· Launch the Riga Global Partnership Initiative that will allow NATO to conduct joint training, joint exercises, and common defense planning with nations – like Japan and Australia – that share NATO's values and want to work with our Alliance in the cause of peace; and
· Launch a new NATO Training Cooperation Initiative that will allow military forces in the Middle East to receive NATO training in counterterrorism, counterproliferation, and peace support operations.

Ø As We Take These Steps, Every NATO Nation Must Make The Defense Investments Necessary To Give NATO The Capabilities It Needs, So It Is Ready For Any Challenge That May Emerge In Decades To Come.

NATO's Most Basic Responsibility Is To Defend Its People Against The Threats Of This New Century

Afghanistan Is NATO's Most Important Military Operation. Since taking command of the International Security Assistance Force in Afghanistan, NATO has expanded it from a small force that was operating only in Kabul into a robust force that conducts security operations in all of Afghanistan. NATO is helping train the Afghan National Army, and the Alliance is operating 25 Provincial Reconstruction Teams that are helping the central government extend its reach. At this moment, all 26 NATO allies, and 11 partner nations, are contributing forces to NATO's mission in Afghanistan.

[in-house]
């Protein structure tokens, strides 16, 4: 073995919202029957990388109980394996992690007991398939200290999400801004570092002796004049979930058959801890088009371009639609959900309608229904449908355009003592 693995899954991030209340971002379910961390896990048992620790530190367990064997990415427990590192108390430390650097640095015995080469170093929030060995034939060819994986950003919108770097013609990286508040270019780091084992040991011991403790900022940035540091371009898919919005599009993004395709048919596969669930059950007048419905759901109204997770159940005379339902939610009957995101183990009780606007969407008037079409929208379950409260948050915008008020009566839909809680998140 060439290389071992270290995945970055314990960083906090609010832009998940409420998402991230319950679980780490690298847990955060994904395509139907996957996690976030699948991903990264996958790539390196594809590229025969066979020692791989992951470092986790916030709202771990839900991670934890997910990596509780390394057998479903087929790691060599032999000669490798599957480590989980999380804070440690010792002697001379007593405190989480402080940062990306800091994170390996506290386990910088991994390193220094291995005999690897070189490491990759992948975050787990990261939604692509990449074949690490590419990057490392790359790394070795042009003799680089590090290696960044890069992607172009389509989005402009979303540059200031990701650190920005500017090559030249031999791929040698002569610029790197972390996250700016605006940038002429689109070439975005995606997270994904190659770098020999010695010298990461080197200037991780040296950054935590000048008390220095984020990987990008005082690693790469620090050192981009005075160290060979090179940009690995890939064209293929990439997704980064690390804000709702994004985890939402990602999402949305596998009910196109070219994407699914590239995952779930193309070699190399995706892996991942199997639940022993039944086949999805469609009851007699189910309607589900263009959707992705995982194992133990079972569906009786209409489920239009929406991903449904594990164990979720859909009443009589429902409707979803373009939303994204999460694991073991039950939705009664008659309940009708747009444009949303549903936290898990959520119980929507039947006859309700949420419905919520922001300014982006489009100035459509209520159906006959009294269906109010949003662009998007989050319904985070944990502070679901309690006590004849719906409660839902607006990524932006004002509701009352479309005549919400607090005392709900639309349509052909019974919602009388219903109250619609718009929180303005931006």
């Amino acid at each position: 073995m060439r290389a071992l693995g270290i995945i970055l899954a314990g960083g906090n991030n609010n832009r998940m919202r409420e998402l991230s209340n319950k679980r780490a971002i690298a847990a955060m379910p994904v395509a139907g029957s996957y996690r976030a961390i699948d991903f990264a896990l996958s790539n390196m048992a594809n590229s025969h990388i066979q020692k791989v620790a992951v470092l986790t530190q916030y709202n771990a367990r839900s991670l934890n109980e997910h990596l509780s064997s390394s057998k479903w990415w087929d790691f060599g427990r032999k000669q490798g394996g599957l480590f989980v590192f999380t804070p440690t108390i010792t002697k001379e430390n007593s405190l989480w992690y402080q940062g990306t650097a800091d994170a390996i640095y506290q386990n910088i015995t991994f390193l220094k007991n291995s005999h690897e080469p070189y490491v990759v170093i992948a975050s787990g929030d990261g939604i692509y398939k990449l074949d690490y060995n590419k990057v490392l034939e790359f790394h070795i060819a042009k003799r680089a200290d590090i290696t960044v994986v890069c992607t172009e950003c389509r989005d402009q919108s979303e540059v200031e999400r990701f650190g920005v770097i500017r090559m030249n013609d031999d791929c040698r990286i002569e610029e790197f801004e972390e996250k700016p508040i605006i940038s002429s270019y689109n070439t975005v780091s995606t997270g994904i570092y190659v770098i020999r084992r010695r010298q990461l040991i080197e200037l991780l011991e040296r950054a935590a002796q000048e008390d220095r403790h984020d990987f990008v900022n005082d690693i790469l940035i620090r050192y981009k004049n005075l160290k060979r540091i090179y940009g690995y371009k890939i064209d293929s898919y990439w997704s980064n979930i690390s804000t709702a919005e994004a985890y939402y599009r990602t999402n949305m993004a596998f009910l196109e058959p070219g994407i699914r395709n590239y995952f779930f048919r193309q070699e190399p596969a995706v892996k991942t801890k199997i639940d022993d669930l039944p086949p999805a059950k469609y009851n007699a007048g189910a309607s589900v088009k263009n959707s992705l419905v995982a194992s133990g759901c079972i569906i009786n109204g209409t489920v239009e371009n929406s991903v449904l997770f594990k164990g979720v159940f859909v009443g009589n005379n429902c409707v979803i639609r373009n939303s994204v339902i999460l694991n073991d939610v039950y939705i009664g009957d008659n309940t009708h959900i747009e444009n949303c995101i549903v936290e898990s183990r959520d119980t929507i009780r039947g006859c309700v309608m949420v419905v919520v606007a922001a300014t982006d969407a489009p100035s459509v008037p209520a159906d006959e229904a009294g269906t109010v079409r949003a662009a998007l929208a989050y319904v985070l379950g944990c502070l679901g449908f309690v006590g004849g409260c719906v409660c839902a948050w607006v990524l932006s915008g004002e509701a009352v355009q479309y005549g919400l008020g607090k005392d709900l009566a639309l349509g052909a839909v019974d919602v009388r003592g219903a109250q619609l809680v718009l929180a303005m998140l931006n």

Ø Taliban And Al Qaeda Fighters, Drug Traffickers, Criminal Elements And Local Warlords Remain Active And Committed To Destroying Democracy In Afghanistan – And Defeating Them Will Require The Full Commitment Of Our Alliance. For NATO to succeed, its commanders on the ground must have the resources and flexibility they need to do their jobs.

Every Ally Can Take Pride In The Transformation That NATO Is Making Possible For The People Of Afghanistan. A nation that was once a terrorist sanctuary has been transformed into an ally in the War on Terror – led by a brave President, Hamid Karzai. Because of our efforts:
· Over 4.6 million Afghan refugees have come home – one of the largest return movements in history;
· The Afghan economy has tripled in size over the past five years; and
· About 2 million girls are now in school, compared to zero under the Taliban – and 85 women were elected or appointed to the Afghan National Assembly.

NATO Allies Are Making Vital Contributions To The Struggle For Freedom In Iraq